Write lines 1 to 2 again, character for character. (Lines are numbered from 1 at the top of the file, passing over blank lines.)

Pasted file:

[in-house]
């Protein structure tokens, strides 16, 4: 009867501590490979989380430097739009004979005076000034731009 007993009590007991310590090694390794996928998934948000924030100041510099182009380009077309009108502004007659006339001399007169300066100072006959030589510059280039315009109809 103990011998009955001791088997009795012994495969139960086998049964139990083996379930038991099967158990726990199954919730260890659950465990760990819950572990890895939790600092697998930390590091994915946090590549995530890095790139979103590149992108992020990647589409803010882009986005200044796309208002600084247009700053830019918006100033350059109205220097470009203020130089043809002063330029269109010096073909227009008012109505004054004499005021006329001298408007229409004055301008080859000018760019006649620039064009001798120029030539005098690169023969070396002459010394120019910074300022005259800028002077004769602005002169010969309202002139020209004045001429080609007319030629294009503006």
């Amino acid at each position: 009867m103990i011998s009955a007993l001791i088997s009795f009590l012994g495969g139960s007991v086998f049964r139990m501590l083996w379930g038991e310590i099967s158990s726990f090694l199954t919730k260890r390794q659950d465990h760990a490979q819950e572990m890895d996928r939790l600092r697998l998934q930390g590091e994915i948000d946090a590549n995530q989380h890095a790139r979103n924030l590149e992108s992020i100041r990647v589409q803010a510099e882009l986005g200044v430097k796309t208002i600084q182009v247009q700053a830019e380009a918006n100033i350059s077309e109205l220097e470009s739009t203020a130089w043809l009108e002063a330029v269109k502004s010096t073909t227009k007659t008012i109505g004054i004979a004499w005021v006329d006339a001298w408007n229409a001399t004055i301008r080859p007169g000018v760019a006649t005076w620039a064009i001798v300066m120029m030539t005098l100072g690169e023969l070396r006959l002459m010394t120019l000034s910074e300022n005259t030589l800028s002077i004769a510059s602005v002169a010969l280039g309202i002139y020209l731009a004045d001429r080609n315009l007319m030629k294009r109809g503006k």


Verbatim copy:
[in-house]
């Protein structure tokens, strides 16, 4: 009867501590490979989380430097739009004979005076000034731009 007993009590007991310590090694390794996928998934948000924030100041510099182009380009077309009108502004007659006339001399007169300066100072006959030589510059280039315009109809 103990011998009955001791088997009795012994495969139960086998049964139990083996379930038991099967158990726990199954919730260890659950465990760990819950572990890895939790600092697998930390590091994915946090590549995530890095790139979103590149992108992020990647589409803010882009986005200044796309208002600084247009700053830019918006100033350059109205220097470009203020130089043809002063330029269109010096073909227009008012109505004054004499005021006329001298408007229409004055301008080859000018760019006649620039064009001798120029030539005098690169023969070396002459010394120019910074300022005259800028002077004769602005002169010969309202002139020209004045001429080609007319030629294009503006």